By Garret Condon / Hartford Courant
Depressed? Maybe you need more liver, chickpeas, fortified breakfast cereal or a multivitamin.
All are good sources of folate, a B vitamin that occurs naturally in many foods. The synthetic version is called folic acid. It has been added to some foods since the late 1990s to help prevent certain birth defects. The current recommendation for pregnant women is 600 micrograms per day. Women who lack adequate folate around the time of conception are more likely to have a child with birth defects and are at higher risk for low-weight and premature babies, according to the National Institutes of Health.
Some studies have shown supplemental folate also helps depressed people. A recently published study suggests how this might work.
Martha Morris, an epidemiologist with the Jean Mayer USDA Human Nutrition Research Center on Aging at Tufts University, and four colleagues studied data on nearly 3,000 people, ages 15 to 39. They found that those who had experienced major depression had lower concentrations of folate in their bloodstream and red blood cells than those who had never been depressed. In addition, those with chronic low-level depression — also known as dysthymia — had lower red blood cell levels than the nondepressed.
Morris says folate levels were not particularly low among people who said they were currently depressed. “Low folate didn’t occur until some months after the symptoms had disappeared,” she says. “It does tend to suggest that low folate status is a consequence of depression.” She notes that low levels of folate can cause such symptoms as fatigue, which is often part and parcel of depression. Improving such conditions using folate or folic acid, she says, might help lift the spirits.
The study, published in the March-April (2003) issue of Psychotherapy and Psychosomatics, was accompanied by an editorial written by Dr. Ingvar Bjelland and two colleagues from the University of Bergen, Norway. They say that while studies on folate and antidepressant treatment are promising, scientists do not yet know which patients should receive folate supplements, in what dose or for how long.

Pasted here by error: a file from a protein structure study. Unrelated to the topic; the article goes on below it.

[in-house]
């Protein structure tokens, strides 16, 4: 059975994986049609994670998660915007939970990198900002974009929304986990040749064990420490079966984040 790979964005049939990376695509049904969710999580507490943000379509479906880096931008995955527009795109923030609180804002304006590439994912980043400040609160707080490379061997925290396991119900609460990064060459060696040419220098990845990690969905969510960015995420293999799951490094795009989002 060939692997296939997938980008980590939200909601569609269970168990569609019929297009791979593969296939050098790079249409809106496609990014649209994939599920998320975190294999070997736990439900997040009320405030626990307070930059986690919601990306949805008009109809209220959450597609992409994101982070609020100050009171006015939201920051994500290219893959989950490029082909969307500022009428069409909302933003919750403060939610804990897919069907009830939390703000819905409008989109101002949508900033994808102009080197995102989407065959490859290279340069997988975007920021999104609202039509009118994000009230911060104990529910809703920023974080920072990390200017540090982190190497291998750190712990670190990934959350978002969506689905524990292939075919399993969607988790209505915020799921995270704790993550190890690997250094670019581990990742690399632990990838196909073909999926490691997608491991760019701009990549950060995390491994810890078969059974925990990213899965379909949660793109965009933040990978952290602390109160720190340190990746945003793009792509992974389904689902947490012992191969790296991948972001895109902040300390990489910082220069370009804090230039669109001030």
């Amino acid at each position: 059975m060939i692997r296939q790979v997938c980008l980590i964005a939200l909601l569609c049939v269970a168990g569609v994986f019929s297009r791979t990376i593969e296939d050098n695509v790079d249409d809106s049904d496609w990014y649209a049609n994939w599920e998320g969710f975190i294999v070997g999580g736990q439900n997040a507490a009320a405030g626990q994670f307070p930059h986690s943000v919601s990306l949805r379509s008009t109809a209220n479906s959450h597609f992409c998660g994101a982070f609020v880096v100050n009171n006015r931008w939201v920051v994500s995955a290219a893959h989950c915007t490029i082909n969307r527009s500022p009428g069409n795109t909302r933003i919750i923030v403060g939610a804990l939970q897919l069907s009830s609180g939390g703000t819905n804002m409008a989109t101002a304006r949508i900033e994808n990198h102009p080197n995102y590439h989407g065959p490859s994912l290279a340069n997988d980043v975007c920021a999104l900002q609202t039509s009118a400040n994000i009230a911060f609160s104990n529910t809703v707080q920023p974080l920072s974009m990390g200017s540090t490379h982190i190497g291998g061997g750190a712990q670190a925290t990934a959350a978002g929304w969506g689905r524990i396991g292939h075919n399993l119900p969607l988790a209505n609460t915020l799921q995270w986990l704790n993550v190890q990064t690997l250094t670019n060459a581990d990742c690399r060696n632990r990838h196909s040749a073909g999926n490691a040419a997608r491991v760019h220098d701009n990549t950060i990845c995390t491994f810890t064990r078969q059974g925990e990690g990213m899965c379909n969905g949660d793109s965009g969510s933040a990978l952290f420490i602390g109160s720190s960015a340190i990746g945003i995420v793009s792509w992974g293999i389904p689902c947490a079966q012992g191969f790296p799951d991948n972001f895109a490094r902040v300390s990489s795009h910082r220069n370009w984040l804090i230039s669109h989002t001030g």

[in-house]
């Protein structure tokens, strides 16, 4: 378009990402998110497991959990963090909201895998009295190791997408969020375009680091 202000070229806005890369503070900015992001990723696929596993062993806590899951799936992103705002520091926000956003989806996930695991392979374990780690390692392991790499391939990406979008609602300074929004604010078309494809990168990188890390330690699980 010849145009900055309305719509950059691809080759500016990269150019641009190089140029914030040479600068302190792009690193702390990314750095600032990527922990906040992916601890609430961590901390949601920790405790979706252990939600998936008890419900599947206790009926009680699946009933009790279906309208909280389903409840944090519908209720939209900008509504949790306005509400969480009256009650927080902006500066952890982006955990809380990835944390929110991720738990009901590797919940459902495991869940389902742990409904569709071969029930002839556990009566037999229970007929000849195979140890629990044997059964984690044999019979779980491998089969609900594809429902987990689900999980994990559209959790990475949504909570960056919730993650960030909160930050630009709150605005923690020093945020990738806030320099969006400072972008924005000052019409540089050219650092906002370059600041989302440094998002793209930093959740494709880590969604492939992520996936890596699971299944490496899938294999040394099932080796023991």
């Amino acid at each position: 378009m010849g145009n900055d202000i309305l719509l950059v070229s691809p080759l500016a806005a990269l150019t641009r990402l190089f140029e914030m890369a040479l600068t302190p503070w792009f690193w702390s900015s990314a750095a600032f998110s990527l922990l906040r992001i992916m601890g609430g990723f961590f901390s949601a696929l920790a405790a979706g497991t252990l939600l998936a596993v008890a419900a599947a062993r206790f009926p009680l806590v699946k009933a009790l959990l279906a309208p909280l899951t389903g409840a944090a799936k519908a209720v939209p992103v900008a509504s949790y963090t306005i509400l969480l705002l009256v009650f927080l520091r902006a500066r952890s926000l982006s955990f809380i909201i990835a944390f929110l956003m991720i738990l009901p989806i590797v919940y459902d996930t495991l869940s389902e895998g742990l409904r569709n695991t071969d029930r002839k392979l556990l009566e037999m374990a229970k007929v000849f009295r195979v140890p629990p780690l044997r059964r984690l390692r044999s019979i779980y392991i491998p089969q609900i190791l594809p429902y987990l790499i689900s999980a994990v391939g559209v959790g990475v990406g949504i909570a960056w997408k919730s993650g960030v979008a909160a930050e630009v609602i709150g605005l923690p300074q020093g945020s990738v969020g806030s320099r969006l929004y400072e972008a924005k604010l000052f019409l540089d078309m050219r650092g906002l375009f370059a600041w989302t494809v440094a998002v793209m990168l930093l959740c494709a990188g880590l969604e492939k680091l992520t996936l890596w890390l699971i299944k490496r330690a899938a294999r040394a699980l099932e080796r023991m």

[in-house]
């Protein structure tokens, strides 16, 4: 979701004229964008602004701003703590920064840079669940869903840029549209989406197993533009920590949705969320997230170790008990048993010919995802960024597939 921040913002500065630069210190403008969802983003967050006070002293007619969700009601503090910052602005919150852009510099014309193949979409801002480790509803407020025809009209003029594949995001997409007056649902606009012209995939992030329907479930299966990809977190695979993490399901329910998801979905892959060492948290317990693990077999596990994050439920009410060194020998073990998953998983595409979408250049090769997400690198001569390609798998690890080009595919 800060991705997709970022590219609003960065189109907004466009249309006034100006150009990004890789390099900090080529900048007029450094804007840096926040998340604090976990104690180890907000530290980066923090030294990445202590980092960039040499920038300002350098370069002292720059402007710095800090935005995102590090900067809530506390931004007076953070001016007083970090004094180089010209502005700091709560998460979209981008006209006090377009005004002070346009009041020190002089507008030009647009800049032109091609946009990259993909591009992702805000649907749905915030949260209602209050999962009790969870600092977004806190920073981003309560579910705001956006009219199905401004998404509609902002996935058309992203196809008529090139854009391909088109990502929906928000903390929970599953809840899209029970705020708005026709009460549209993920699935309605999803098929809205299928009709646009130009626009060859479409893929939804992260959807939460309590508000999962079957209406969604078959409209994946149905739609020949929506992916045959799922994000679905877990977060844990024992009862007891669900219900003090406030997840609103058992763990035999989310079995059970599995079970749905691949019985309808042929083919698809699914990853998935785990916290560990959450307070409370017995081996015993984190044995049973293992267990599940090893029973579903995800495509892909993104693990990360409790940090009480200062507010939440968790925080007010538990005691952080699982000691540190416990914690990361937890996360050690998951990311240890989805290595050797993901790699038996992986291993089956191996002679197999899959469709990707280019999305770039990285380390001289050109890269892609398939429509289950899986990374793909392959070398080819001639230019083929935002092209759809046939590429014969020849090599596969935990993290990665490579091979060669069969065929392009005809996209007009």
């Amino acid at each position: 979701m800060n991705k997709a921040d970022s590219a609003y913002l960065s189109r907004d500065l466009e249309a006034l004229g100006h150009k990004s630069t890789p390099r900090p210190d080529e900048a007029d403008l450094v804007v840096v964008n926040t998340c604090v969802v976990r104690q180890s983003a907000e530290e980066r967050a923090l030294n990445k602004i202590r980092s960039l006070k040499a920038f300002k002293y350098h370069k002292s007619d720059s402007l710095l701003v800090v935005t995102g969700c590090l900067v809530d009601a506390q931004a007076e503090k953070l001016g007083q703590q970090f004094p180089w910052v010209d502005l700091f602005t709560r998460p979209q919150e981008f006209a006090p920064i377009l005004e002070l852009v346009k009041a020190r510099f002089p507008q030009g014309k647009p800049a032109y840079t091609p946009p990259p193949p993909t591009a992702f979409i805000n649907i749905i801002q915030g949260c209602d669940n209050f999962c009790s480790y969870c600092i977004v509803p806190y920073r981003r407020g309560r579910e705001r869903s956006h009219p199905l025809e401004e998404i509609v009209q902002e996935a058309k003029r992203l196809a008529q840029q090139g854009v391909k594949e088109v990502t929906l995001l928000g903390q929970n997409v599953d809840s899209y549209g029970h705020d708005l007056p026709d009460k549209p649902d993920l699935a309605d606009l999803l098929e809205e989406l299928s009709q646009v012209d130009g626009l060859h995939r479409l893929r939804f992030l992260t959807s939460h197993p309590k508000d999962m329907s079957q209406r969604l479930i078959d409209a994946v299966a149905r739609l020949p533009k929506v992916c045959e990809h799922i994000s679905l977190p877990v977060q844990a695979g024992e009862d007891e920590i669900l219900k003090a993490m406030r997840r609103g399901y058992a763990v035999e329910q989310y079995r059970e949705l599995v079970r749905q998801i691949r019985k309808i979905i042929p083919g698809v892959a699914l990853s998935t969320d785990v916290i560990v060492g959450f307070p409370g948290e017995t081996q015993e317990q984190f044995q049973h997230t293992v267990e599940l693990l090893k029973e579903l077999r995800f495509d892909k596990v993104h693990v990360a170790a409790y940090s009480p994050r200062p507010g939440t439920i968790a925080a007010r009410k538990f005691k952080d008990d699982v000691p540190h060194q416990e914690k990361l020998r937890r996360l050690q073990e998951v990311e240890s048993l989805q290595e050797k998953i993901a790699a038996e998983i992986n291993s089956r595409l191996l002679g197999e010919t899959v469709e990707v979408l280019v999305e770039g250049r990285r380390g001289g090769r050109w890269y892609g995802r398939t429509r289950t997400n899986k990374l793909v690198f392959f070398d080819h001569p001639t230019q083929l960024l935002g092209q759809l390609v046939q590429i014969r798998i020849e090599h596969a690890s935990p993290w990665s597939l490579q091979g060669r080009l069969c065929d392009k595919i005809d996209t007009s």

Furthermore, the safety of high-dosage supplementation has not been established. The information analyzed by Morris and her associates was gathered before folic acid was added to many foods.
Morris says she’s not sure what result she’d get from the post-fortification population. The National Institutes of Health reports adult diets now contain recommended amounts of either folate or folic acid. In other words, most Americans are probably getting enough. The Institute of Medicine’s Food and Nutrition Board recommends 400 micrograms, or 0.4 milligrams, per day for adult men and women, 600 micrograms for pregnant women and 500 for lactating women.
Some medicines and medical conditions — including alcohol abuse — can cause folate deficiency. Doctors may put such people on folic acid supplements. For those not identified as low on folate, a multivitamin with folic acid or an extra helping of folic-acid-fortified foods might make sense.
However, some individuals may be at risk from folic acid supplements. People with vitamin B12 deficiency, for example, can develop both anemia and damage to the central nervous system. Taking folic acid can cure the anemia but not the central nervous system effects. The folic acid supplement, therefore, could mask the B12 deficiency and delay diagnosis. The National Institutes of Health’s Office of Dietary Supplements recommends people 50 or older have their doctors check their B12 status before they begin using a folic-acid supplement.